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More Connie Willis nerd-ery

This is spoiler-free, unless you really don't want to know anything about Blackout/All Clear.

A few days ago I read a rather scathing review of Blackout/All Clear, and once I got over fuming (every reader is entitled to his/her own opinion, yadda yadda, but how do you call these books ill-plotted???) and one of the things mentioned as a negative is how many characters are "inexplicably crazy about Agatha Christie mysteries."

I don't find it inexplicable at all (Christie was incredibly popular at that time, and who doesn't want a little light reading during the Blitz to take their mind off endless nights in the shelter?) but in rereading it for the fourth time, I realized something ... I'm pretty sure Willis chose to draw attention to Christie's mysteries for a specific reason.



"Book, dear?" the ginger-haired librarian asked her. "this one's very good." She handed Polly Agatha Christie's Murder in Three Acts. "You'll never guess who did it. I never do with her novels. I always think I have the mystery solved, and then, too late, I realize I've been looking at it the wrong way round, and something else entirely is happening."



And this is what I love so much about Connie Willis: both the reader and the characters think they know where this story is going ... only to find everything turned on its head in the end, when you realize you were looking at everything all wrong. And yet, the clues there all along, all laid out for you to see ... only you were so sure that the butler did it that you never noticed the daughter of the house slip poison in the wine.

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( 5 comments — Leave a comment )
brightly_woven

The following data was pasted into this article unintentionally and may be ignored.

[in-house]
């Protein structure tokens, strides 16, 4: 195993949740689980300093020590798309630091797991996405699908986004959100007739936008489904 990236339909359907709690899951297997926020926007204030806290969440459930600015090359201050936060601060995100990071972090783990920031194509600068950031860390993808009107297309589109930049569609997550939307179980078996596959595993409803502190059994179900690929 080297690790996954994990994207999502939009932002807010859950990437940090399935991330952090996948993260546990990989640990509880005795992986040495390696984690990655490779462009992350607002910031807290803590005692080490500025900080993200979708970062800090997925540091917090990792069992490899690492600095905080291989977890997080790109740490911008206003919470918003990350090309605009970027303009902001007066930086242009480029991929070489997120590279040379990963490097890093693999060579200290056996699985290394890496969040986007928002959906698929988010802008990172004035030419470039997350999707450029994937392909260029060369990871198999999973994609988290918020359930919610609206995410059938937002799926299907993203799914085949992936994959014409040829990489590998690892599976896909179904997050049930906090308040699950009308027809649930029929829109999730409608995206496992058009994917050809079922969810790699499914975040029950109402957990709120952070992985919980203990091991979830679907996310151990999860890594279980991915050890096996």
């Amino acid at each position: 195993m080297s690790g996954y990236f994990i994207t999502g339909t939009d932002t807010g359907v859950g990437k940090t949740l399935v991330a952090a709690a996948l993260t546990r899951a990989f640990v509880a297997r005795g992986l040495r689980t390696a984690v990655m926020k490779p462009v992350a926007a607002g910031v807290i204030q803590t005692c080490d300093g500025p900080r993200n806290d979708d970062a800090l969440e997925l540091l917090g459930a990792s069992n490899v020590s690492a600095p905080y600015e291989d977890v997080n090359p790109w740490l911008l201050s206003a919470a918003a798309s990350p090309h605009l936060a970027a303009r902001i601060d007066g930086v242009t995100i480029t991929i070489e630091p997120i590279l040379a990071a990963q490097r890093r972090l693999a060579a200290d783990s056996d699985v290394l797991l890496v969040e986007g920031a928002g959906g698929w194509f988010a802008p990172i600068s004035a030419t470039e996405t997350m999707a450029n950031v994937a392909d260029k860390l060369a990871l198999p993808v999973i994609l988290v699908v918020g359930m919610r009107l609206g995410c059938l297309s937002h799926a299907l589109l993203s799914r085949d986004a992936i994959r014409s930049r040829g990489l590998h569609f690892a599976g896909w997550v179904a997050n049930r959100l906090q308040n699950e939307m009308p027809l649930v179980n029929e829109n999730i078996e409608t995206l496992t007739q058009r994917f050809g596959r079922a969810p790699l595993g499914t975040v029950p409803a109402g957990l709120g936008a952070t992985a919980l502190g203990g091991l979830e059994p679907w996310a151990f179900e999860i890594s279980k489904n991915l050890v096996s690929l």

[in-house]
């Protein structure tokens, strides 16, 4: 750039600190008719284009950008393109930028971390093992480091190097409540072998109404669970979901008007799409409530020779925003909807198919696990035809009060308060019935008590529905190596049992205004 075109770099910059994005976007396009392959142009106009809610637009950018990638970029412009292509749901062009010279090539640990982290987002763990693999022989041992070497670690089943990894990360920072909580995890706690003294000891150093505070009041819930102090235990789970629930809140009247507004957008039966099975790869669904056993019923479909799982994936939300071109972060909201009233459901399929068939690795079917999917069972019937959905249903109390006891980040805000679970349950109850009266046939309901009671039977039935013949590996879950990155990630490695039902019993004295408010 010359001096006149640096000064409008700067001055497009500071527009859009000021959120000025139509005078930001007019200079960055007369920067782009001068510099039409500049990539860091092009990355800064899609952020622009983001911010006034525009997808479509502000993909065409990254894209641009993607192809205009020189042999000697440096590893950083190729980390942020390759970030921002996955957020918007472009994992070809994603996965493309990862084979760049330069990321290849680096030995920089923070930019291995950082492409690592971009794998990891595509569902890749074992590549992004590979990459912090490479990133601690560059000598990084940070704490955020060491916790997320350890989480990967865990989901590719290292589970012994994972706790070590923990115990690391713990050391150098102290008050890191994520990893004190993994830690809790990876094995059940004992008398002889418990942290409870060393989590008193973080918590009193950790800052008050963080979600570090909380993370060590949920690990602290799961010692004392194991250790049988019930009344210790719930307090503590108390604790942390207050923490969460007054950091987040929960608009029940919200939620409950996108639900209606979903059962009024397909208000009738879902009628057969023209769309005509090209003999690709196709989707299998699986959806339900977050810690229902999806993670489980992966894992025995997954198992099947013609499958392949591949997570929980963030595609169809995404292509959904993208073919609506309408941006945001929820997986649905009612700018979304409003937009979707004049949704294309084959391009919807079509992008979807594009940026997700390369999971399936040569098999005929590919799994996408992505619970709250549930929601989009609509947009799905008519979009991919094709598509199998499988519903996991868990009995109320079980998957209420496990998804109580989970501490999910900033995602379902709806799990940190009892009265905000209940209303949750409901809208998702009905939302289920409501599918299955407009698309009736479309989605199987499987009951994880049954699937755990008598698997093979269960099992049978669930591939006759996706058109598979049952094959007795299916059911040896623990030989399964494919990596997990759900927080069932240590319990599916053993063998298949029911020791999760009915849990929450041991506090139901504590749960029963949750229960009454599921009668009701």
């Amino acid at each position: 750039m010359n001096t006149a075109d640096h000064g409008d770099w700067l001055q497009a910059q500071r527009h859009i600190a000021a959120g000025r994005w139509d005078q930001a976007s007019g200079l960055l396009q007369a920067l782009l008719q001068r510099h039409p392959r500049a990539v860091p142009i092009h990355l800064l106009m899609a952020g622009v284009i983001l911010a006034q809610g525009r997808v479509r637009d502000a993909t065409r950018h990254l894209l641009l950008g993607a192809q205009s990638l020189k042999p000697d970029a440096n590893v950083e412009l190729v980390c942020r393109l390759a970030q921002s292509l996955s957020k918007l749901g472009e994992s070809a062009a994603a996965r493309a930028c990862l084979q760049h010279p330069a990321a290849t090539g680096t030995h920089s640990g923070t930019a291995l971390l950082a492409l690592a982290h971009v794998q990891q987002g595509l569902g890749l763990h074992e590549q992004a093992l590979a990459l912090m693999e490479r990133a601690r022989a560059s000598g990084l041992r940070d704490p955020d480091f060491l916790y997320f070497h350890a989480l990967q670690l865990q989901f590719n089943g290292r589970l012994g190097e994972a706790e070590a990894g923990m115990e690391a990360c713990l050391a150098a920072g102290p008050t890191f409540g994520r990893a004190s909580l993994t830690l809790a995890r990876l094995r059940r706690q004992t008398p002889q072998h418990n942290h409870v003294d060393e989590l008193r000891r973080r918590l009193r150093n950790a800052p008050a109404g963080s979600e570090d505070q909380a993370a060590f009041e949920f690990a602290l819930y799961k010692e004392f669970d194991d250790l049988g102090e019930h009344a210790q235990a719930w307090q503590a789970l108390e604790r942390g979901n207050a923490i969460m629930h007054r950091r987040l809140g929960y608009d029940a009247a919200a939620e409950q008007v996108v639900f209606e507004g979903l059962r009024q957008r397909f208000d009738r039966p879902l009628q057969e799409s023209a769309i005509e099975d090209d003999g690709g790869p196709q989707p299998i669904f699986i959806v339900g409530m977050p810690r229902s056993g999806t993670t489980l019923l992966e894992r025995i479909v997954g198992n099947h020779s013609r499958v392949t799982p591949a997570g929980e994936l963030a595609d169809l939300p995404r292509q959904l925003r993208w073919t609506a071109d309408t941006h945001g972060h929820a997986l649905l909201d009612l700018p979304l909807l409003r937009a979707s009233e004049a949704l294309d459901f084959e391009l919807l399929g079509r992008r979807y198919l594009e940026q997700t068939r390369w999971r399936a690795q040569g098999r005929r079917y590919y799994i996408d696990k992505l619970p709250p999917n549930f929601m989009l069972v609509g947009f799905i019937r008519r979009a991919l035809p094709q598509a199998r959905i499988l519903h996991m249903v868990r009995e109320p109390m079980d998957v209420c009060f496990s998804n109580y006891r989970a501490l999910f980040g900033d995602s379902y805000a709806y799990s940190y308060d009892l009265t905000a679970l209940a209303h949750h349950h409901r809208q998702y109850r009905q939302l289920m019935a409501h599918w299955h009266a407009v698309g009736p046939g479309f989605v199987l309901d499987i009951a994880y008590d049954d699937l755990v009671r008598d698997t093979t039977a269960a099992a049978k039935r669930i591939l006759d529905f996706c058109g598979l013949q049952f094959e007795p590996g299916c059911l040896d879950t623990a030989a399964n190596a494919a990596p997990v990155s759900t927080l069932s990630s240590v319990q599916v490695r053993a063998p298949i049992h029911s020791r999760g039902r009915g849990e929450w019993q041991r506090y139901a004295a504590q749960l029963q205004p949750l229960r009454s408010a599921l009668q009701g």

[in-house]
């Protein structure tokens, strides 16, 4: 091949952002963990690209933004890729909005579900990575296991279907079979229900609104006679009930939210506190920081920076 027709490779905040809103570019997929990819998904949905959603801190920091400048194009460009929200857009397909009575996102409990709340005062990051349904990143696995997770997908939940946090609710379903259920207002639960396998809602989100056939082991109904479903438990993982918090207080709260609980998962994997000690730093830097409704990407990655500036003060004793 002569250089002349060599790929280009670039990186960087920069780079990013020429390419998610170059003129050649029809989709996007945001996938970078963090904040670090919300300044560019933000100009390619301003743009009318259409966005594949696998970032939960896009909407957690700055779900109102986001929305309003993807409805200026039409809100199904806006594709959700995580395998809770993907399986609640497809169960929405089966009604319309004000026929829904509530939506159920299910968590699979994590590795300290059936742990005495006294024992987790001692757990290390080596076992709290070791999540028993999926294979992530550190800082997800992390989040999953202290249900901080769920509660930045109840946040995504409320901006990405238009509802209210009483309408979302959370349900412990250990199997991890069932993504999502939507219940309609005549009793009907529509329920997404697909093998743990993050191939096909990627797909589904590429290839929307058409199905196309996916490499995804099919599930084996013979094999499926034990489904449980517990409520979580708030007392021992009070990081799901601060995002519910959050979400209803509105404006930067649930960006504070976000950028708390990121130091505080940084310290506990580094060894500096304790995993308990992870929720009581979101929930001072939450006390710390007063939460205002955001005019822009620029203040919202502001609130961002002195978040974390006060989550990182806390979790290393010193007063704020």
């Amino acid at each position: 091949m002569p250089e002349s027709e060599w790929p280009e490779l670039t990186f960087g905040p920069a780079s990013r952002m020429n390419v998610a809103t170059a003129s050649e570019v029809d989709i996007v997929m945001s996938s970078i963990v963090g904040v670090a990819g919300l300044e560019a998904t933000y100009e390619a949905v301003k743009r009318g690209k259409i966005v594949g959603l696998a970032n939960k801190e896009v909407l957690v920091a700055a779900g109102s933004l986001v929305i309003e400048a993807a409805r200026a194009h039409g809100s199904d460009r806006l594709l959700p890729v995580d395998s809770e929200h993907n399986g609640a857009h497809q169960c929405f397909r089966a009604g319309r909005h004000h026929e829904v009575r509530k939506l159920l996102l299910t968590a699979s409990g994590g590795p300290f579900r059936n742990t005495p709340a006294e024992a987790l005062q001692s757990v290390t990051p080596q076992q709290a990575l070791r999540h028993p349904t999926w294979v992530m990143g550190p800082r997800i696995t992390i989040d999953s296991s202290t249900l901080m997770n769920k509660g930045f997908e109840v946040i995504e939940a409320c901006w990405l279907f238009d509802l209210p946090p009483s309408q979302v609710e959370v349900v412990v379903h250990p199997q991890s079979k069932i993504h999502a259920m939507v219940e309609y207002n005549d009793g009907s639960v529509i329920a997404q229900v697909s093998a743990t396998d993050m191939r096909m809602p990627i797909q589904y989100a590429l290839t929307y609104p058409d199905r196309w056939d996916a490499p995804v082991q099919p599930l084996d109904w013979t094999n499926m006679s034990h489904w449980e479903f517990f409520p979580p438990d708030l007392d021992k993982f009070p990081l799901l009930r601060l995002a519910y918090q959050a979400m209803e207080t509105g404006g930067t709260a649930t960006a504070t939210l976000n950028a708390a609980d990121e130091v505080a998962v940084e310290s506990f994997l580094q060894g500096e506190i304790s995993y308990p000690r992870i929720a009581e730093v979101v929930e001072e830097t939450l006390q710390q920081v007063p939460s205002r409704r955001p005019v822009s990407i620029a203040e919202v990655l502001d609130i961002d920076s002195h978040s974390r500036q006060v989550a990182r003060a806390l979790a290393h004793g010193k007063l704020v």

May. 9th, 2013 05:23 am (UTC)
I love Willis, normally, but I had trouble with Blackout, which I think I've mentioned. I am going to have to get a non-audio copy and see if I can't enjoy it that way.
eattheolives
May. 15th, 2013 04:48 pm (UTC)
I can see how it would be REALLY hard to follow in audio. On the first read (and honestly, even on the second, third, and fourth) I kept having to flip back and forth to compare dates/names to work things out.
mattiescottage
May. 9th, 2013 08:29 am (UTC)
I'm not a murder mystery fan at all, but I felt the cultural context and popularity of Christie as presented in Blackout/All Clear was clear and appropriate. I liked that it expressed well why so many enjoyed her work. And yes, the bit you shared demonstrates Willis' craft of weaving it into the relevance of the characters' own situation.

I do have to say that I found Willis' tactic of thinly veiling some characters a bit distracting and even a little annoying. It felt obvious and a little controlling on the part of the author, rather than artfully done. I felt like I had an idea of the artistry and timing of revelation she intended, but it didn't quite come off well for me. I'm glad you were able to appreciate it for what I'm sure she intended.

I did really enjoy the books overall. Thanks for recommending them.
belovedwarrior
May. 9th, 2013 06:53 pm (UTC)
Books.
This makes me want to read these books even more and also read more Agatha Christie. I first read Agatha Christie in seventh grade when I read And Then There Were None, which is exactly how you described. It was spectacular, especially for that age. The next year, all my friends had to read the book for class. (I was incredibly ill-fated. All of my friends were in the same reading group and I was in another). My best friend read the book and thought it was absolutely terrible and she hated it. I was dismayed! Then we talked about it.

Heather hated it because of how it ended. She didn't even find out who did it. I was shocked. The ending is the best part! And you do find out who did it! And then we realized.. her teacher RIPPED OUT the epilogue so that students wouldn't read ahead and spoil it because she had prediction activities planned. HAHA.

Eventually my friend got her hands on the ending and properly loved it as she should have.

But that was some really funny, amusing and confusing conversations we had up until that point.
eattheolives
May. 15th, 2013 04:50 pm (UTC)
Re: Books.
I don't think I ever figured out a Christie ending, even though I read them all and they do get a wee bit formulaic after, oh, the 50th one. ;)

And WHOA, that is an extreme measure to keep them from skipping to the end. No wonder you (and she) were so confused!

Edited at 2013-05-15 04:51 pm (UTC)
( 5 comments — Leave a comment )